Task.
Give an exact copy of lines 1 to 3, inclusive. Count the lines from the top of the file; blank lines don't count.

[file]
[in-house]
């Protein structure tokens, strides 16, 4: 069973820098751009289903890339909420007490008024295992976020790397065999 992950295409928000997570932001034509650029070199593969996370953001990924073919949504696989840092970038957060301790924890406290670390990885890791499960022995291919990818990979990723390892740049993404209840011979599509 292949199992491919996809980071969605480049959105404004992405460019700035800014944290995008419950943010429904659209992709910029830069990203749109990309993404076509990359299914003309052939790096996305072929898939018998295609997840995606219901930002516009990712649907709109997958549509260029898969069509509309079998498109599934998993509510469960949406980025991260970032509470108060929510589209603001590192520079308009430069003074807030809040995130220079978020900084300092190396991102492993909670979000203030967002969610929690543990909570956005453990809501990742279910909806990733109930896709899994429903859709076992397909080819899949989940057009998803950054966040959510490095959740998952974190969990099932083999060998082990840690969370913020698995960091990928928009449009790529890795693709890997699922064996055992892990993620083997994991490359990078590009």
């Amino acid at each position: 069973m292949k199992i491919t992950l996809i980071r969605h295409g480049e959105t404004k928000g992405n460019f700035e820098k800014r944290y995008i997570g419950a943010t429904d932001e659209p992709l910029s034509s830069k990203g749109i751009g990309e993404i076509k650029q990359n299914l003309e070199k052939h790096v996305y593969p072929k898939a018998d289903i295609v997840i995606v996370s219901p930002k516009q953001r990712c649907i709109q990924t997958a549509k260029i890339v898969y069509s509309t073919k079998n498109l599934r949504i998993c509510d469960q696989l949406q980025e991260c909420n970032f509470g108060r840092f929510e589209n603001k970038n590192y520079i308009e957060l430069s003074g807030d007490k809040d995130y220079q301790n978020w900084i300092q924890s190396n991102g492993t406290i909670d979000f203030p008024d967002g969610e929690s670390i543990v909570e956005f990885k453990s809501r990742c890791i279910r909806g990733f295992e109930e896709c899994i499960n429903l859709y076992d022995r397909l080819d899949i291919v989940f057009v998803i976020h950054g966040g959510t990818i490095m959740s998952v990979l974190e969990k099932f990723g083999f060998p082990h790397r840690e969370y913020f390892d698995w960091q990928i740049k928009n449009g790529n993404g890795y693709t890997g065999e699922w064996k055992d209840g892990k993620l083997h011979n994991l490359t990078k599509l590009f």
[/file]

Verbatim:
[in-house]
């Protein structure tokens, strides 16, 4: 069973820098751009289903890339909420007490008024295992976020790397065999 992950295409928000997570932001034509650029070199593969996370953001990924073919949504696989840092970038957060301790924890406290670390990885890791499960022995291919990818990979990723390892740049993404209840011979599509 292949199992491919996809980071969605480049959105404004992405460019700035800014944290995008419950943010429904659209992709910029830069990203749109990309993404076509990359299914003309052939790096996305072929898939018998295609997840995606219901930002516009990712649907709109997958549509260029898969069509509309079998498109599934998993509510469960949406980025991260970032509470108060929510589209603001590192520079308009430069003074807030809040995130220079978020900084300092190396991102492993909670979000203030967002969610929690543990909570956005453990809501990742279910909806990733109930896709899994429903859709076992397909080819899949989940057009998803950054966040959510490095959740998952974190969990099932083999060998082990840690969370913020698995960091990928928009449009790529890795693709890997699922064996055992892990993620083997994991490359990078590009």
């Amino acid at each position: 069973m292949k199992i491919t992950l996809i980071r969605h295409g480049e959105t404004k928000g992405n460019f700035e820098k800014r944290y995008i997570g419950a943010t429904d932001e659209p992709l910029s034509s830069k990203g749109i751009g990309e993404i076509k650029q990359n299914l003309e070199k052939h790096v996305y593969p072929k898939a018998d289903i295609v997840i995606v996370s219901p930002k516009q953001r990712c649907i709109q990924t997958a549509k260029i890339v898969y069509s509309t073919k079998n498109l599934r949504i998993c509510d469960q696989l949406q980025e991260c909420n970032f509470g108060r840092f929510e589209n603001k970038n590192y520079i308009e957060l430069s003074g807030d007490k809040d995130y220079q301790n978020w900084i300092q924890s190396n991102g492993t406290i909670d979000f203030p008024d967002g969610e929690s670390i543990v909570e956005f990885k453990s809501r990742c890791i279910r909806g990733f295992e109930e896709c899994i499960n429903l859709y076992d022995r397909l080819d899949i291919v989940f057009v998803i976020h950054g966040g959510t990818i490095m959740s998952v990979l974190e969990k099932f990723g083999f060998p082990h790397r840690e969370y913020f390892d698995w960091q990928i740049k928009n449009g790529n993404g890795y693709t890997g065999e699922w064996k055992d209840g892990k993620l083997h011979n994991l490359t990078k599509l590009f």